This time, the outrage machine geared up as it often does, with a minor conservative media outlet — in this case, the Daily Caller — chopping my tweets up into a misleading mishmash that transformed a nuanced diagnosis of white male frustration into an attack on white people in general. When the Daily Caller posted the article to Facebook, moreover, the intention was clearly to incite: “Absolutely unforgiveable” (sic) read the post, which by now has been shared nearly 2,000 times and commented upon more than 3,000 times.

Hate mail and death threats began to roll in. “I will beat your skull in till there is no tomorrow.” “Soon all you p‑‑‑‑‑s will get exactly what you deserve.” “Do the world a favor, and kill yourself … I’ll help you find death sooner than later.” One called me a “pig f‑‑‑er like Obama,” adding homophobic slurs for good measure. Many called me a “cuck” — a favorite racial and sexual insult of the alt-right — while others urged me to move to North Korea or Venezuela. One “love note from a WHITE American” wrongly identified me as a “greasy South American a‑‑hole.”

From there, the contagion was rapid, with Stephen Bannon’s Breitbart News and even Milo Yiannopoulos’s own website running their own cribbed copies of the same story. Then came FrontPagethe Blazethe College Fix and the campus mercenaries at Turning Point. Soon, the manufactured story had hit the conspiratorial fringes of Infowars and online forums across the right: from “blue lives matter” to those preparing for the inevitable rapture.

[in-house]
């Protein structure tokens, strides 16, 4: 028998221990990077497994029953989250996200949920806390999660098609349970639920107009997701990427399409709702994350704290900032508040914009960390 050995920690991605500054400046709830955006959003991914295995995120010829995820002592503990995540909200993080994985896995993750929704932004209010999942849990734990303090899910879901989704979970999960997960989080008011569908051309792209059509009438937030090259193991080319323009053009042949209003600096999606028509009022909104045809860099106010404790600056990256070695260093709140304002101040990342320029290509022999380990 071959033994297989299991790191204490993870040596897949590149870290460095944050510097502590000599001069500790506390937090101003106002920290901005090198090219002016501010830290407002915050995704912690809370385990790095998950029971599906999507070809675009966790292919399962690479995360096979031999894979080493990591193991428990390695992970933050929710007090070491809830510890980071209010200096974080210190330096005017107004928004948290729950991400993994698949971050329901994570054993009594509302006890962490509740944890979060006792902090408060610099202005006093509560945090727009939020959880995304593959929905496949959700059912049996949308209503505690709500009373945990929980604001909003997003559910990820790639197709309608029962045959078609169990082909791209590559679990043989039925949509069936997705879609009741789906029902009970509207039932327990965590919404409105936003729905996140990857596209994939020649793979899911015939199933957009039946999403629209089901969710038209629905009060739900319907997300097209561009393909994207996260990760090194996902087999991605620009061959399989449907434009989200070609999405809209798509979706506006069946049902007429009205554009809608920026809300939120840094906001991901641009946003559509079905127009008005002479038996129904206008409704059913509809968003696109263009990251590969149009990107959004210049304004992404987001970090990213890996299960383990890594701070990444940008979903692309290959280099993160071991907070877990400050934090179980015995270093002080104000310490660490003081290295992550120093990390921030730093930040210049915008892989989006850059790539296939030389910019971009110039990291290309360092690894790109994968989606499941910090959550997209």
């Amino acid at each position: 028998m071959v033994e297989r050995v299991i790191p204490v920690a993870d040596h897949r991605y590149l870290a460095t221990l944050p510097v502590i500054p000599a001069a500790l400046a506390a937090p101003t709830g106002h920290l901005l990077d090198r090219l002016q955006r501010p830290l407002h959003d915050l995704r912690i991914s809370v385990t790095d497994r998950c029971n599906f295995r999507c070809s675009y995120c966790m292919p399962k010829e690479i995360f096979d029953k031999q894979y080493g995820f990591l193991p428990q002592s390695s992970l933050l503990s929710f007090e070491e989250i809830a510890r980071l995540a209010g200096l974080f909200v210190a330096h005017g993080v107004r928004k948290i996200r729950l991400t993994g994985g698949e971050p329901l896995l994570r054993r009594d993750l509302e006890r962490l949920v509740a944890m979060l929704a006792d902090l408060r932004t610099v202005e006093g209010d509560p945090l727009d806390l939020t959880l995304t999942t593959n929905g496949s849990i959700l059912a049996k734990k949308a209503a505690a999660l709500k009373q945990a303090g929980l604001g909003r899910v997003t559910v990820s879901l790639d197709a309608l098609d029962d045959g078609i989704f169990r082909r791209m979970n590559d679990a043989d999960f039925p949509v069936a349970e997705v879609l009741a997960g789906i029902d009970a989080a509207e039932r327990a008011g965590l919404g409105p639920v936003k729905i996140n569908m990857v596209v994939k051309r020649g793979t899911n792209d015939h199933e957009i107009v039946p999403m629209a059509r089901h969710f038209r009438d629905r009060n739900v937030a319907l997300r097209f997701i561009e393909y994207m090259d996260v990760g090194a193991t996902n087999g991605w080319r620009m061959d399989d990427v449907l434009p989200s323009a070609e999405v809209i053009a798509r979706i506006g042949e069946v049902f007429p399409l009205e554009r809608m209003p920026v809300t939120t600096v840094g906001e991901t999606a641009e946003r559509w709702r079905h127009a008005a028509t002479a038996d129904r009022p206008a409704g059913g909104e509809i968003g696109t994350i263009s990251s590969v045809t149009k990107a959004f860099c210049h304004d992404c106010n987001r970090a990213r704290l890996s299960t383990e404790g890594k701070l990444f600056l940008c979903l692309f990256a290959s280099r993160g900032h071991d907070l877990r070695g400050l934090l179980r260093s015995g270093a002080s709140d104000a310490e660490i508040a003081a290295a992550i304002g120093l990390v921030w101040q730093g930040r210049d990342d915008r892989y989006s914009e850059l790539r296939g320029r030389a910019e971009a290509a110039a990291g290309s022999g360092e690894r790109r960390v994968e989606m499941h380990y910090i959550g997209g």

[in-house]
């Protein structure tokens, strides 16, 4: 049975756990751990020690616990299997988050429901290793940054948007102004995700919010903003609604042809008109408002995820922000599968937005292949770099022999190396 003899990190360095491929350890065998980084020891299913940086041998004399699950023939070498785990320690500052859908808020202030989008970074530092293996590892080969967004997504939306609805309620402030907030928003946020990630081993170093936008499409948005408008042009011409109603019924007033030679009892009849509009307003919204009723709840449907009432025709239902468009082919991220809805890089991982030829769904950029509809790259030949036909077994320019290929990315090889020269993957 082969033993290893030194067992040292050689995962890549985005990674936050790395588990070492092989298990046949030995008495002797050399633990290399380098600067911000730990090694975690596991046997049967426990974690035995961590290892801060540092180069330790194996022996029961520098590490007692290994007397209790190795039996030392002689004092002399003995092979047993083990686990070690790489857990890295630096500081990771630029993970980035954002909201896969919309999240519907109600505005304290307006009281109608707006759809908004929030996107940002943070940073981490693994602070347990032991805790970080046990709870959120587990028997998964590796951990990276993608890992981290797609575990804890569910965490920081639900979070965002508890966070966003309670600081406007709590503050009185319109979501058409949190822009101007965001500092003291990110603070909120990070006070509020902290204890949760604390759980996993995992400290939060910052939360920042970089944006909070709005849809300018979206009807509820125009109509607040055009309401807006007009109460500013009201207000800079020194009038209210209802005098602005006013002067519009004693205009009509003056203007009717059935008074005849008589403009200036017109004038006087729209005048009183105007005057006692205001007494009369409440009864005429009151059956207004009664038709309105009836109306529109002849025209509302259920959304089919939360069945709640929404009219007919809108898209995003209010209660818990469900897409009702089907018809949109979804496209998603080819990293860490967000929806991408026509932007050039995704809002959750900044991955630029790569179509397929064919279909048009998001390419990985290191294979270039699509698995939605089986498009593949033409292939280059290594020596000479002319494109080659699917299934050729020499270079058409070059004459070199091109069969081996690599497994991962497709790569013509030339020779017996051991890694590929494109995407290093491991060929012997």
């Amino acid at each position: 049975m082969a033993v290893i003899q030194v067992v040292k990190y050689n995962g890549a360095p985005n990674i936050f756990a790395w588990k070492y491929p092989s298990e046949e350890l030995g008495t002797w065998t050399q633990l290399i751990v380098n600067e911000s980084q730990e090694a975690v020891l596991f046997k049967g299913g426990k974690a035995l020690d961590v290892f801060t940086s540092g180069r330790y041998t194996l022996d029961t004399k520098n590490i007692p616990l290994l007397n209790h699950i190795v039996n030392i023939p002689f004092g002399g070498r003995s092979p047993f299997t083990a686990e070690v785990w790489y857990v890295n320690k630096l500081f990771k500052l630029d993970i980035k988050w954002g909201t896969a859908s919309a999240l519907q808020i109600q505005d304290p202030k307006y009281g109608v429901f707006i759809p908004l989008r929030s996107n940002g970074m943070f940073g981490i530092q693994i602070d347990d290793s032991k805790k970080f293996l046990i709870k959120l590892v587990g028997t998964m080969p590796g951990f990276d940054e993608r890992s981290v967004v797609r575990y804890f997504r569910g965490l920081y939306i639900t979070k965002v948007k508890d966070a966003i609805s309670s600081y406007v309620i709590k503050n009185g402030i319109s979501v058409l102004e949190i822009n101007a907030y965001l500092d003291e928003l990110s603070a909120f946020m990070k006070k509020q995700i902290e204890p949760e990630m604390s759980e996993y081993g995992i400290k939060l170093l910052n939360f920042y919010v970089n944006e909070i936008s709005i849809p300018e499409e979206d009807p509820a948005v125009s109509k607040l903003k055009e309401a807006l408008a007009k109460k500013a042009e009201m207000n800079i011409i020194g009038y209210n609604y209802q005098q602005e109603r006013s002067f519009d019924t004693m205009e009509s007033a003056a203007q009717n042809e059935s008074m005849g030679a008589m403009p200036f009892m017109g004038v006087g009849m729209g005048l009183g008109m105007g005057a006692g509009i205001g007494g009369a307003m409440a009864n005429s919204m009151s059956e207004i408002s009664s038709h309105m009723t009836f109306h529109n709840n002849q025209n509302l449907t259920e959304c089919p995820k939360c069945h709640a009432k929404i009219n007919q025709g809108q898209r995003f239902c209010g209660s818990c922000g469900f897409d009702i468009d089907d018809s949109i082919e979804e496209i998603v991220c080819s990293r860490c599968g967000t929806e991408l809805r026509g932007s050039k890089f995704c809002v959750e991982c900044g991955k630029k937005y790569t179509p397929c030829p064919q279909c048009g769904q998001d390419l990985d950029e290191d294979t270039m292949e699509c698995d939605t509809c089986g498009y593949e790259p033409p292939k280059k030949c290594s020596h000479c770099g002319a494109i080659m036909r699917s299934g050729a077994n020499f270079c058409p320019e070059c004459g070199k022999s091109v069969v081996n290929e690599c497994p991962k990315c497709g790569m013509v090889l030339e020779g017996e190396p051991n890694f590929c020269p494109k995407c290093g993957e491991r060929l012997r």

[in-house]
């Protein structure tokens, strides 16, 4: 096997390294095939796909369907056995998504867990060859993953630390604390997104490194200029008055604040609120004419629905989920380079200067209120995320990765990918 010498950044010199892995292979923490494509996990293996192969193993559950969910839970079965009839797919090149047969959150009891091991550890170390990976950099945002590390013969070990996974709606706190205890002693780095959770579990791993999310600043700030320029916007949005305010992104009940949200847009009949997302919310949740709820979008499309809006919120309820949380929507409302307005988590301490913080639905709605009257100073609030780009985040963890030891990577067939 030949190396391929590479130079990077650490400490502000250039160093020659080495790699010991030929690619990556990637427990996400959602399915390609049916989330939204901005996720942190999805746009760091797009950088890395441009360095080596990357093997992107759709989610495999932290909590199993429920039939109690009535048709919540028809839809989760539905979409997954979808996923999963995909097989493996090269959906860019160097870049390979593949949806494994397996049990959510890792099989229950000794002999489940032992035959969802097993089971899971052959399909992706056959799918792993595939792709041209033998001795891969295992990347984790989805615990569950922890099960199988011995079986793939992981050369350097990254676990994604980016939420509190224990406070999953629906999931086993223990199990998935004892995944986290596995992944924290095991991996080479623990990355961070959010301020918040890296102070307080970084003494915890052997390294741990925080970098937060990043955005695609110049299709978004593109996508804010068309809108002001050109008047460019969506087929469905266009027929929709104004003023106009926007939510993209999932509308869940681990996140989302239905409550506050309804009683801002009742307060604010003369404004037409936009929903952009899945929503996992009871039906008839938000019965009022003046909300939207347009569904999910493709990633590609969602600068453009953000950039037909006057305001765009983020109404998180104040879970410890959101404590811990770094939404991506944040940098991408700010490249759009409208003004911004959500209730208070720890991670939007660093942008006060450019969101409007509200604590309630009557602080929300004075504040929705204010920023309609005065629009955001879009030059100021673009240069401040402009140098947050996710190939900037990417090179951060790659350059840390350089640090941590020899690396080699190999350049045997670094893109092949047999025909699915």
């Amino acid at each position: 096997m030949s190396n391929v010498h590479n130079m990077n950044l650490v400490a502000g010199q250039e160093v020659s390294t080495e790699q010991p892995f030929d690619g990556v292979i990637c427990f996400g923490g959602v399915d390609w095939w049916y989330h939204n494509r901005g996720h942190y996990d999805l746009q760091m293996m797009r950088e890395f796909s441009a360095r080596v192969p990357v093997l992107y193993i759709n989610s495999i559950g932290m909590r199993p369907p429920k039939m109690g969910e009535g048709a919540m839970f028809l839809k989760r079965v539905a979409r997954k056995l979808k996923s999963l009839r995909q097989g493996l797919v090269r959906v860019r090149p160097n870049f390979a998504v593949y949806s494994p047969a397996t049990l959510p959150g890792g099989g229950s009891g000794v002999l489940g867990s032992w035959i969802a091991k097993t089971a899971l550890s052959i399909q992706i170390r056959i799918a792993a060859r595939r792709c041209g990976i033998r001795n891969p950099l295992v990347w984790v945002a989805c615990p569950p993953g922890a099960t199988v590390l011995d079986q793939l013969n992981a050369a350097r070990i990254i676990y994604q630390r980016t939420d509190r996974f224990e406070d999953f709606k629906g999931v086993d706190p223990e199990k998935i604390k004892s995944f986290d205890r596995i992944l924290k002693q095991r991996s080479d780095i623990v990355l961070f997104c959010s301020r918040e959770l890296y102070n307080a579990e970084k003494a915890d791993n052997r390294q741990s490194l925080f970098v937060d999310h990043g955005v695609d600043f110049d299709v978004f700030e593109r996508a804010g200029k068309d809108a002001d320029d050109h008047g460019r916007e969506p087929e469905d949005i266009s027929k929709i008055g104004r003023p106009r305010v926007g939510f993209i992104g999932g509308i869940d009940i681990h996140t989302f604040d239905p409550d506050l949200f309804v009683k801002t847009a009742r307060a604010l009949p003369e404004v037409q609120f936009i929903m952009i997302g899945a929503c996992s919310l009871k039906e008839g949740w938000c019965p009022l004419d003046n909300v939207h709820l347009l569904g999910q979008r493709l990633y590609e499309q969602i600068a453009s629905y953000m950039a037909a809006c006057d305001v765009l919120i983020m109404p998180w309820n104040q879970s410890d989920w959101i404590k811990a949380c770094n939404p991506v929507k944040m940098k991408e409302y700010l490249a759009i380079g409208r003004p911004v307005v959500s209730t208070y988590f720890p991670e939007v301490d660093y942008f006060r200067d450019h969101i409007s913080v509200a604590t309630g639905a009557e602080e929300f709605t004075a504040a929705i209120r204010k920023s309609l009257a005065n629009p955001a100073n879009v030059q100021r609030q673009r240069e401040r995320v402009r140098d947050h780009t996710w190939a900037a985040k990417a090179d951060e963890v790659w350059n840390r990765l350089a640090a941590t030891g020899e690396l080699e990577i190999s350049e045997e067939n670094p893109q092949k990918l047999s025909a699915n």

Read more here.

-Shiv

A root of TERFism

I’ve been contemplating writing a review of Sheila Jeffreys’ published conspiracy theory, Gender Hurts, in order to educate on the roots of some academic/feminist trans-antagonism. I hadn’t entirely recovered from the migraine since the first time I read it, so it was a project I was not looking forward to. Thankfully, I’ve discovered that somebody else has done this work for me. Roz Kaveney writes at Glamourous Rags: